..."Game Class is"
There's no such thing as "too many classes" in your game, so long as each has a distinct differing factor, the more distinct the better.
Take a look at final fantasy 1. You had the Fighter, the dude who uses swords, the Monk, the dude who punches things, the Thief, the glass-cannon (who is actually really bad at his job, mind you), the Black Mage, the dude who blows things up, the White Mage, the dude who heals others, and the Red Make, the dude who jacks all trades, but masters none.
FF3 through 5 added on to this, resulting in 5 being an insane amount of fun in how well you could learn and combine class traits, effectively making decisions infinite and the game replayable as fuck.
Now, the general idea is to take these as concept of unique function and apply it as classes in your game. However, in order to make this system 'good', each class needs a specific use that not only makes it distinct, but makes it desirable. If your play testers become frustrated by being unable to decide which classes they should use, this is actually a GOOD thing, since it means they consider all classes distinct and well-balanced enough to be worth playing.
So there's a few things you need to do:
1) As I said twice now, each class needs to be "distinct" - this goes for the stat bonuses the class offers, the unique skills the class learns (and you really should try to have every class learn its own unique skills; a "doesn't learn any attacks!" class is really boring, unless it's a berserker, and a berserker that is WORTH USING
), and/or a unique visual graphic to determine the difference.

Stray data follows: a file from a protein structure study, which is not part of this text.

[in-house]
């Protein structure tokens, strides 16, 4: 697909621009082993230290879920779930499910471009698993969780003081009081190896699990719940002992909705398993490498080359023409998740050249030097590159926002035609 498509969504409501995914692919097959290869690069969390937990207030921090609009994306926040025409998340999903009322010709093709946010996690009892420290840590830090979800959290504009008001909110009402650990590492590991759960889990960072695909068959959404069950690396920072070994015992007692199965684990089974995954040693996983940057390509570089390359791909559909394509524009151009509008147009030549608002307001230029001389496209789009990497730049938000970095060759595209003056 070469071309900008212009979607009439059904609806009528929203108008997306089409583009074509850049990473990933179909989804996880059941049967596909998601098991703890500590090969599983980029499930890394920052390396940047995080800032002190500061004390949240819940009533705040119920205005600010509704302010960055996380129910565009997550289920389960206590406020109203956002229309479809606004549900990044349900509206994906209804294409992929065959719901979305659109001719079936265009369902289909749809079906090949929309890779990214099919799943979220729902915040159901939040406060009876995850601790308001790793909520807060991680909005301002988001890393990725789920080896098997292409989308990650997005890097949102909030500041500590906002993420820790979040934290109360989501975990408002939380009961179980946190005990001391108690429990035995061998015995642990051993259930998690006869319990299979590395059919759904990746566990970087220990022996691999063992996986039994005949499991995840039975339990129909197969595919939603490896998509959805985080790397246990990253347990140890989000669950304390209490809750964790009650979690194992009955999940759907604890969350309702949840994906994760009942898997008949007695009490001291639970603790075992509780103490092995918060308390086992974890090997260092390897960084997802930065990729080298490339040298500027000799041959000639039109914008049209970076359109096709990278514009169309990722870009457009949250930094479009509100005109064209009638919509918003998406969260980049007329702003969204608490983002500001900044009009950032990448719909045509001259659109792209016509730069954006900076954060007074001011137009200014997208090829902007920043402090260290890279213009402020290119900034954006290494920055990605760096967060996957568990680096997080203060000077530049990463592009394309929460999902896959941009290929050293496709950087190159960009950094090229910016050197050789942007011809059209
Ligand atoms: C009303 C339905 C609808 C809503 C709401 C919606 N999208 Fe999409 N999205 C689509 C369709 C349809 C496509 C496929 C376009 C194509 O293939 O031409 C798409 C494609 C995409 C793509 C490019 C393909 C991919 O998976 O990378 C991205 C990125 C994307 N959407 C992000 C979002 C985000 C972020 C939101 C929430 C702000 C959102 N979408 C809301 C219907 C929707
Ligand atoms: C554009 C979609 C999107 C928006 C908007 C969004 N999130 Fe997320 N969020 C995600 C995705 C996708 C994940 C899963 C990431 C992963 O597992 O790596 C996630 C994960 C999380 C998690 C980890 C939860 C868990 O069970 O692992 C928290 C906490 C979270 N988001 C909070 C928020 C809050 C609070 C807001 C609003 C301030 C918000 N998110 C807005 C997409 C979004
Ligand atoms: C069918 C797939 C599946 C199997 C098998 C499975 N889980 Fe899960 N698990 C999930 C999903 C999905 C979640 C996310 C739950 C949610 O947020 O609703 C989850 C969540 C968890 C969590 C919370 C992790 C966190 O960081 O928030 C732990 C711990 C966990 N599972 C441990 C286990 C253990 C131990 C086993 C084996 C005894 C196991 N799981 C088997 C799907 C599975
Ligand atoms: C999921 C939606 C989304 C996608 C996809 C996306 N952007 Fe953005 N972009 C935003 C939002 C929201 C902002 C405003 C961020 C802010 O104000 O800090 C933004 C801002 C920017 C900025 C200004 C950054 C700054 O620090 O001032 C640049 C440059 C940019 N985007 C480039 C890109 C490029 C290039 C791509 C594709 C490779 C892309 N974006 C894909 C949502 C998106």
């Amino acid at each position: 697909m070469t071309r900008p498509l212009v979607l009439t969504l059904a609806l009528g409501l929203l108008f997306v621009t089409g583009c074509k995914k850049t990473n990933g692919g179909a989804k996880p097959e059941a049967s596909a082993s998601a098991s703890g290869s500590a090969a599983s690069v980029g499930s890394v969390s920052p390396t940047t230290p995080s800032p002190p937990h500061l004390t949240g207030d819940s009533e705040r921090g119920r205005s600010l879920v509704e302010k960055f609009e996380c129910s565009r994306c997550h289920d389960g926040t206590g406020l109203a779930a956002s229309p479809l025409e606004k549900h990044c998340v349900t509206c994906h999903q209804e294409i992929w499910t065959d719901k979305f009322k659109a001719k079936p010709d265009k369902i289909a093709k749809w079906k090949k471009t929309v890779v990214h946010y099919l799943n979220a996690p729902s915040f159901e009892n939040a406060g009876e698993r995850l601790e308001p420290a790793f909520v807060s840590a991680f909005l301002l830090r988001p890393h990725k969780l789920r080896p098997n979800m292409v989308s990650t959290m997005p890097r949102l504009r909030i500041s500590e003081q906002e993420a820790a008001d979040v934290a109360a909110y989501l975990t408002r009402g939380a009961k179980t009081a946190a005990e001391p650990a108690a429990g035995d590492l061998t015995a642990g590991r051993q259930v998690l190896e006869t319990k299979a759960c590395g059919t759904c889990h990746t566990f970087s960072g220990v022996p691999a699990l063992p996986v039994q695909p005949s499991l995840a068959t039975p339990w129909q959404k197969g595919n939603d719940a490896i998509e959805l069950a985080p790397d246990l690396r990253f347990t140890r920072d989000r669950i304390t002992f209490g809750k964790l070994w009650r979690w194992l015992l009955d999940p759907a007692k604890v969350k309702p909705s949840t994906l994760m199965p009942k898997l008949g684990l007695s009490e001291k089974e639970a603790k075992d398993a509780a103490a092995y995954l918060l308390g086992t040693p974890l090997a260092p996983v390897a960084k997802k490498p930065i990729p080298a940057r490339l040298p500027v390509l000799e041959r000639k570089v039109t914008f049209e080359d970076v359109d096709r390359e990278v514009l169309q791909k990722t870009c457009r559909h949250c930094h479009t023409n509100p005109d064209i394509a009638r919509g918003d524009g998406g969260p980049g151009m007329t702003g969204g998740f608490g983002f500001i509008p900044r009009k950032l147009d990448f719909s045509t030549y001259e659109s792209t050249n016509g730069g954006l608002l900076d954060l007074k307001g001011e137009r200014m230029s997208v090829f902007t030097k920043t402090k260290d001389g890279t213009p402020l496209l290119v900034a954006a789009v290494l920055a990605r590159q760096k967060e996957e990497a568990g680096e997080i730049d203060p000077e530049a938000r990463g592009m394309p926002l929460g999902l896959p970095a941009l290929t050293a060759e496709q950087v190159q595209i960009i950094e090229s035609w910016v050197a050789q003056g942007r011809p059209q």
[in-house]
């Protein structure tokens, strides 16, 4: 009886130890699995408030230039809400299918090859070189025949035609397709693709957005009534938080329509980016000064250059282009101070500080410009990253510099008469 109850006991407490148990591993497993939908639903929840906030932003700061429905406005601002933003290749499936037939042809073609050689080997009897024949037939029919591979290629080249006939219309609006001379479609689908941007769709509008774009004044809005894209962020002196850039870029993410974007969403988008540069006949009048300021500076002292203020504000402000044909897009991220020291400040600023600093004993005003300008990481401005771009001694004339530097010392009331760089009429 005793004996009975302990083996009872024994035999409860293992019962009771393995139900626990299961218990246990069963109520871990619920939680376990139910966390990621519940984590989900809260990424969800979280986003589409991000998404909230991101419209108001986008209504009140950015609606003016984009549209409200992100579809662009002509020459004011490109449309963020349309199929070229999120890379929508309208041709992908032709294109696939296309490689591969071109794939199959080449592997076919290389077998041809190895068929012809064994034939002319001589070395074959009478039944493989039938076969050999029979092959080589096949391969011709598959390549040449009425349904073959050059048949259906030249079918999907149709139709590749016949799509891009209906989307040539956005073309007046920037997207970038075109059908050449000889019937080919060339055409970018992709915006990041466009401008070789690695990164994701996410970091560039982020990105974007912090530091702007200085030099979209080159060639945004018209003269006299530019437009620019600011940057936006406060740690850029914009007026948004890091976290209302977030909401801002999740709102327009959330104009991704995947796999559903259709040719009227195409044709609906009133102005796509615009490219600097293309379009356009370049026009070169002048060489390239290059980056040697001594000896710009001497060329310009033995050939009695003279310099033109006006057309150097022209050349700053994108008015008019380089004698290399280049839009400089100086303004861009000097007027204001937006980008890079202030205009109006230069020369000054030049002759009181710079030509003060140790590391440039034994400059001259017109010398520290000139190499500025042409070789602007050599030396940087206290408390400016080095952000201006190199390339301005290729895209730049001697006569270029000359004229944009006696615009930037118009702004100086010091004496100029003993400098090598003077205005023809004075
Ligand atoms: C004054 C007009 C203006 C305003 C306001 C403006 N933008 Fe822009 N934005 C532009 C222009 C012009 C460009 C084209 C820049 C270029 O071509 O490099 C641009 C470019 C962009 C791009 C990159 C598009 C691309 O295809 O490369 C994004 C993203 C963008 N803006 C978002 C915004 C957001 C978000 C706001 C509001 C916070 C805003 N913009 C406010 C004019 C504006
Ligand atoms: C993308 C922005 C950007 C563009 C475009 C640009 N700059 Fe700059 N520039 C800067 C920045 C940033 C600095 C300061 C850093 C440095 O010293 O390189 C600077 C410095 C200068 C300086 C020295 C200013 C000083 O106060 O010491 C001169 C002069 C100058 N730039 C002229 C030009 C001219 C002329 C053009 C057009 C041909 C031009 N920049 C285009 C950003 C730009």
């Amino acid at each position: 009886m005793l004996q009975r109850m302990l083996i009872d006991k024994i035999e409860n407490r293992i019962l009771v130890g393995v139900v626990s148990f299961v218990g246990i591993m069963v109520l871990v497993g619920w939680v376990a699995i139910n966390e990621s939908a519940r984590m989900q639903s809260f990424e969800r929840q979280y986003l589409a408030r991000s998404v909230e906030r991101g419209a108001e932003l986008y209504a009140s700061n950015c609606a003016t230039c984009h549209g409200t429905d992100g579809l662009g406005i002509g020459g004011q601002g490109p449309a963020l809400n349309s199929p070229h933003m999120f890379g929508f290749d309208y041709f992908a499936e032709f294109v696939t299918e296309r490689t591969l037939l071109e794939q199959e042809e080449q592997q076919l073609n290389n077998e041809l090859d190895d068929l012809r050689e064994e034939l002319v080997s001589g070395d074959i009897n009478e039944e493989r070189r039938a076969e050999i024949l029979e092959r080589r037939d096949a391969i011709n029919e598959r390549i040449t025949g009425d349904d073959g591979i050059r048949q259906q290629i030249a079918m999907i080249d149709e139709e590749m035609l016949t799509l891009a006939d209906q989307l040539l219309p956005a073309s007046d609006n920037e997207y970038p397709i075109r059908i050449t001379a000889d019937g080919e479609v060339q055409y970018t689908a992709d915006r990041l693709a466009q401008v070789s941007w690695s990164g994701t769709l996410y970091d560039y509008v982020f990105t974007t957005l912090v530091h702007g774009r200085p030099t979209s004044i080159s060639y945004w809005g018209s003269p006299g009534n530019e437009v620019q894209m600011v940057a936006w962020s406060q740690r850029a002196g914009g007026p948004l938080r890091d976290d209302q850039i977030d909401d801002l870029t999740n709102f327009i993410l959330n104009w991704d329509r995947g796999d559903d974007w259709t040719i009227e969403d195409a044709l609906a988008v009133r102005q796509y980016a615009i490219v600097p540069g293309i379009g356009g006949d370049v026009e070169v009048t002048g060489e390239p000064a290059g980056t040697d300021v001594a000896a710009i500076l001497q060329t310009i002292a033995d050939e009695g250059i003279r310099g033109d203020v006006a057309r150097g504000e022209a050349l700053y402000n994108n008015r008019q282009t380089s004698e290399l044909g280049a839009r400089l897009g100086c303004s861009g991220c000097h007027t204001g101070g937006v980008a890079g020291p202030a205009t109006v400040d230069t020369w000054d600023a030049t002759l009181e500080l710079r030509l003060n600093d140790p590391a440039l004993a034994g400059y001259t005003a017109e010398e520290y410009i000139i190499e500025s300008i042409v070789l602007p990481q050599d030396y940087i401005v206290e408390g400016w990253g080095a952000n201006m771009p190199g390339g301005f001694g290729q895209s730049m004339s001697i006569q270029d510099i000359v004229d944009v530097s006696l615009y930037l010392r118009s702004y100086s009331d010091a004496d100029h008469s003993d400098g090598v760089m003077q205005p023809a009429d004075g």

2) Balance the everloving fuck out of the classes. This is the hard part, as you genuinely need to replay your game over and over to test everything, and try to keep all the classes equal, without making them all too similar or all useless.
3) Ask yourself whether or not classes will be static or dynamic. A "Static" class would be one that your character can change into, but will not retain any skills or abilities if and when they change to another. A "Dynamic" class would be one that they can learn, say, a fire spell as a mage, and from that point on be able to use it as a fighter. (Keep in mind if you do decide on dynamic classes, you need to carefully determine prerequisites the player needs to fulfill to permanently learn skills for use outside that class title)
4) Since you want classes to be unique to each party member, remember to balance things to keep every character unique as well as their classes. It is better for a player to love the diversity each party member gives than having one or two characters be completely useless and/or undesirable that they might task with item duty.
I recommend playing Final Fantasy 5 some time (assuming you haven't) to see a great class system in action. If you cannot track down the game (and lord knows you can't because SquareSoft secretly hates you), you can read a Let's Play HERE
to give yourself a general understanding of, again, a really damn good class system that you should aspire to.
This post has been edited by ZarroTsu: Nov 10 2012, 08:43 PM